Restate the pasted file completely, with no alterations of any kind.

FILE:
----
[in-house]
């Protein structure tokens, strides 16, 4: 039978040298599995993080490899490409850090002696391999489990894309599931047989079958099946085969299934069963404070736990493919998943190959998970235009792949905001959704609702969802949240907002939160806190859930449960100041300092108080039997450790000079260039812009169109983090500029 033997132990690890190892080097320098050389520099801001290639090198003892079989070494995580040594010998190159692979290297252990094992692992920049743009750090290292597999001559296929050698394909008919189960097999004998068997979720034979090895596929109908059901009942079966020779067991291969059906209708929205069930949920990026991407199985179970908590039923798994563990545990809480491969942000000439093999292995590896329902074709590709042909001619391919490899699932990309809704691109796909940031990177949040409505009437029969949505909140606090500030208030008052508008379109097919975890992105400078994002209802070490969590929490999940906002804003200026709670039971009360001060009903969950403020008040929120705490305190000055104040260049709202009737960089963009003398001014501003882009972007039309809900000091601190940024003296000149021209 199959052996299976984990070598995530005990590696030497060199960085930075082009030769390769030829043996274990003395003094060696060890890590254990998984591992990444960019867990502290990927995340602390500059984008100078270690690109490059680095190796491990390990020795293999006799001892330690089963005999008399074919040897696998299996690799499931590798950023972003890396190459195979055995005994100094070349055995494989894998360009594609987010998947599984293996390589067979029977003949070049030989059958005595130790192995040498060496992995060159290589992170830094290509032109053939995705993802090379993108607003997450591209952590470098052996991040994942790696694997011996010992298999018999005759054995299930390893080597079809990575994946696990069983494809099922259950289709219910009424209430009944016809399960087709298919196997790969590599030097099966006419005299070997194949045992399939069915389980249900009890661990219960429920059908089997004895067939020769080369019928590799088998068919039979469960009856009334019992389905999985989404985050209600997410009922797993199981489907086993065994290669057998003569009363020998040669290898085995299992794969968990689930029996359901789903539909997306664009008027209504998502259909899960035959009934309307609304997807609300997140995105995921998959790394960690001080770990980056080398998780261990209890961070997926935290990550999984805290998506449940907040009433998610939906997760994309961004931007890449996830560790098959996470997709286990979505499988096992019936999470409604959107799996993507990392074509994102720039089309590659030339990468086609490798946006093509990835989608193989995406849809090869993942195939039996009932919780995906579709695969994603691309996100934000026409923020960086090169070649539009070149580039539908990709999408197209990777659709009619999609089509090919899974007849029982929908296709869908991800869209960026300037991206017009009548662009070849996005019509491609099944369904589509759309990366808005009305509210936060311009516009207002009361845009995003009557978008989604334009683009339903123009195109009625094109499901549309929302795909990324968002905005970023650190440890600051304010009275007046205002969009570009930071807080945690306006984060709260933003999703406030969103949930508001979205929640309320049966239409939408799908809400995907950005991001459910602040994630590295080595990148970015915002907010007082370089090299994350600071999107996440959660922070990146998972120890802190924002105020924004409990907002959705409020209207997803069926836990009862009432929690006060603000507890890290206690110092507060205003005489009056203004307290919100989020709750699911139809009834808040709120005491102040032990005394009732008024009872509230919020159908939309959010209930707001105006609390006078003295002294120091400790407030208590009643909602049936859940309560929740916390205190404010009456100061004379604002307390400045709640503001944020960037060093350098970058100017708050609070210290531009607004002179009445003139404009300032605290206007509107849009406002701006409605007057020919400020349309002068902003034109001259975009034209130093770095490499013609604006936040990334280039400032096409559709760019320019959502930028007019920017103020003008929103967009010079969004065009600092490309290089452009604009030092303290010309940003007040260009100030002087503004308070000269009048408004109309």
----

[in-house]
């Protein structure tokens, strides 16, 4: 039978040298599995993080490899490409850090002696391999489990894309599931047989079958099946085969299934069963404070736990493919998943190959998970235009792949905001959704609702969802949240907002939160806190859930449960100041300092108080039997450790000079260039812009169109983090500029 033997132990690890190892080097320098050389520099801001290639090198003892079989070494995580040594010998190159692979290297252990094992692992920049743009750090290292597999001559296929050698394909008919189960097999004998068997979720034979090895596929109908059901009942079966020779067991291969059906209708929205069930949920990026991407199985179970908590039923798994563990545990809480491969942000000439093999292995590896329902074709590709042909001619391919490899699932990309809704691109796909940031990177949040409505009437029969949505909140606090500030208030008052508008379109097919975890992105400078994002209802070490969590929490999940906002804003200026709670039971009360001060009903969950403020008040929120705490305190000055104040260049709202009737960089963009003398001014501003882009972007039309809900000091601190940024003296000149021209 199959052996299976984990070598995530005990590696030497060199960085930075082009030769390769030829043996274990003395003094060696060890890590254990998984591992990444960019867990502290990927995340602390500059984008100078270690690109490059680095190796491990390990020795293999006799001892330690089963005999008399074919040897696998299996690799499931590798950023972003890396190459195979055995005994100094070349055995494989894998360009594609987010998947599984293996390589067979029977003949070049030989059958005595130790192995040498060496992995060159290589992170830094290509032109053939995705993802090379993108607003997450591209952590470098052996991040994942790696694997011996010992298999018999005759054995299930390893080597079809990575994946696990069983494809099922259950289709219910009424209430009944016809399960087709298919196997790969590599030097099966006419005299070997194949045992399939069915389980249900009890661990219960429920059908089997004895067939020769080369019928590799088998068919039979469960009856009334019992389905999985989404985050209600997410009922797993199981489907086993065994290669057998003569009363020998040669290898085995299992794969968990689930029996359901789903539909997306664009008027209504998502259909899960035959009934309307609304997807609300997140995105995921998959790394960690001080770990980056080398998780261990209890961070997926935290990550999984805290998506449940907040009433998610939906997760994309961004931007890449996830560790098959996470997709286990979505499988096992019936999470409604959107799996993507990392074509994102720039089309590659030339990468086609490798946006093509990835989608193989995406849809090869993942195939039996009932919780995906579709695969994603691309996100934000026409923020960086090169070649539009070149580039539908990709999408197209990777659709009619999609089509090919899974007849029982929908296709869908991800869209960026300037991206017009009548662009070849996005019509491609099944369904589509759309990366808005009305509210936060311009516009207002009361845009995003009557978008989604334009683009339903123009195109009625094109499901549309929302795909990324968002905005970023650190440890600051304010009275007046205002969009570009930071807080945690306006984060709260933003999703406030969103949930508001979205929640309320049966239409939408799908809400995907950005991001459910602040994630590295080595990148970015915002907010007082370089090299994350600071999107996440959660922070990146998972120890802190924002105020924004409990907002959705409020209207997803069926836990009862009432929690006060603000507890890290206690110092507060205003005489009056203004307290919100989020709750699911139809009834808040709120005491102040032990005394009732008024009872509230919020159908939309959010209930707001105006609390006078003295002294120091400790407030208590009643909602049936859940309560929740916390205190404010009456100061004379604002307390400045709640503001944020960037060093350098970058100017708050609070210290531009607004002179009445003139404009300032605290206007509107849009406002701006409605007057020919400020349309002068902003034109001259975009034209130093770095490499013609604006936040990334280039400032096409559709760019320019959502930028007019920017103020003008929103967009010079969004065009600092490309290089452009604009030092303290010309940003007040260009100030002087503004308070000269009048408004109309």